René Girard: Gone the Way of All Flesh
René Girard died recently, and is remembered by John Ranieri in an article for Commonweal titled "Contagious Desire: Remembering René Girard." Back in my religious studies days, I grew interested in Girard's mimetic theory, which - in a nutshell - is as follows:
At the heart of his thought are three interconnected insights. The first (and perhaps the most fundamental) is the claim that human desire is mimetic, or imitative. His second is the understanding that conflicts generated by mimetic desire are resolved by means of scapegoating either single victims or vulnerable groups. The third (and most controversial) affirms the role of the Bible in exposing scapegoating and revealing a God who takes the side of victims.Girard was the rare literary theorist who really knew what he was talking about when he stepped outside his field and talked about something theoretical, for instance, cultural anthropology, which he not only understood, he contributed something of substance - the little bit that you just read.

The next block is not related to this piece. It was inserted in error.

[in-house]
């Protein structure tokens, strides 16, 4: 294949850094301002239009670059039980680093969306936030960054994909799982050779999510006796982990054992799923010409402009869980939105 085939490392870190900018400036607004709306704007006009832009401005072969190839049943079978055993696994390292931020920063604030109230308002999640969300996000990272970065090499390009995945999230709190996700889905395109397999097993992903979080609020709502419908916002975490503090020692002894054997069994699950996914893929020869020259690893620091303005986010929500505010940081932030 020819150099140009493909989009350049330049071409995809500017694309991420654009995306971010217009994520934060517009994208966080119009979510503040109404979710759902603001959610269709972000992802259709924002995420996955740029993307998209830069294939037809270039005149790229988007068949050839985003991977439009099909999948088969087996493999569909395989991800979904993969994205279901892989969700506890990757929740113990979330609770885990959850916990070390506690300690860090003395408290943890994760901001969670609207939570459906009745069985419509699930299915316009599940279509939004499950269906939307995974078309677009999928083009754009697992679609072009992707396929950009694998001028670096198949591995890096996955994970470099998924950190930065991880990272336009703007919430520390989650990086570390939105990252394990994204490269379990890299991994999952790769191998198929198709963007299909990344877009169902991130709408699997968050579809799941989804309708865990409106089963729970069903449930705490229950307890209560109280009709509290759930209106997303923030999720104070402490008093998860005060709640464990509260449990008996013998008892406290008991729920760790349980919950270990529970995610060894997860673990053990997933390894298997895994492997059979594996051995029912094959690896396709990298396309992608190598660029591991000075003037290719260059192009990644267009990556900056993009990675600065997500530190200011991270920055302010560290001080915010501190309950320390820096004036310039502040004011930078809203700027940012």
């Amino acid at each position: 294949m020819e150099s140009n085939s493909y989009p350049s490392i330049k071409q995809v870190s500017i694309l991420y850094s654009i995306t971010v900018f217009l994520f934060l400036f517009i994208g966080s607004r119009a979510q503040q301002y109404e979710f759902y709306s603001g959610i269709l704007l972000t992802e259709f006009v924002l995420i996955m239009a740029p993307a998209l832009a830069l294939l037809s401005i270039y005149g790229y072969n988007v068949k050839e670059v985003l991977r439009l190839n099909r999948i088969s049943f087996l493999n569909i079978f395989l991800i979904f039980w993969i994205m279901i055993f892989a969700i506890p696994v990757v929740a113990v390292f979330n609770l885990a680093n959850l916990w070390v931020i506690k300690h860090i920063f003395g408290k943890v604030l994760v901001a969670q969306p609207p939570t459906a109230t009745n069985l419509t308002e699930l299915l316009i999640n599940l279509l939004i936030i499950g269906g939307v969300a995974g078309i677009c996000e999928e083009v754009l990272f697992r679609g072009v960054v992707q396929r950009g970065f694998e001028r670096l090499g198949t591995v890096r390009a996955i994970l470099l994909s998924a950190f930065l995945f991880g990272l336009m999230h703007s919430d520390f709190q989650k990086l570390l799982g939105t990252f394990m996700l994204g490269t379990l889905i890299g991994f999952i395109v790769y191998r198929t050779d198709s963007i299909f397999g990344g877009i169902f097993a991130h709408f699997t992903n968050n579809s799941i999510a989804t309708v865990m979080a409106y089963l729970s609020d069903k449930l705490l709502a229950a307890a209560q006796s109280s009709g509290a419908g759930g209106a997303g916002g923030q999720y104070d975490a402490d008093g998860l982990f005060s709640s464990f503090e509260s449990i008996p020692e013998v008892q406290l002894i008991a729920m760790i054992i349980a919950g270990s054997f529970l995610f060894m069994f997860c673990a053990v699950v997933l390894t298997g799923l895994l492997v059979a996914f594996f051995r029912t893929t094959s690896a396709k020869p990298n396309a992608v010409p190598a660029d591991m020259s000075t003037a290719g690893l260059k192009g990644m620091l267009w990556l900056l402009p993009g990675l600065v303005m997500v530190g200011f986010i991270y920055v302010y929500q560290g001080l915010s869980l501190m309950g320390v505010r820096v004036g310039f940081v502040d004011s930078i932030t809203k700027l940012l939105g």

Labels: René Girard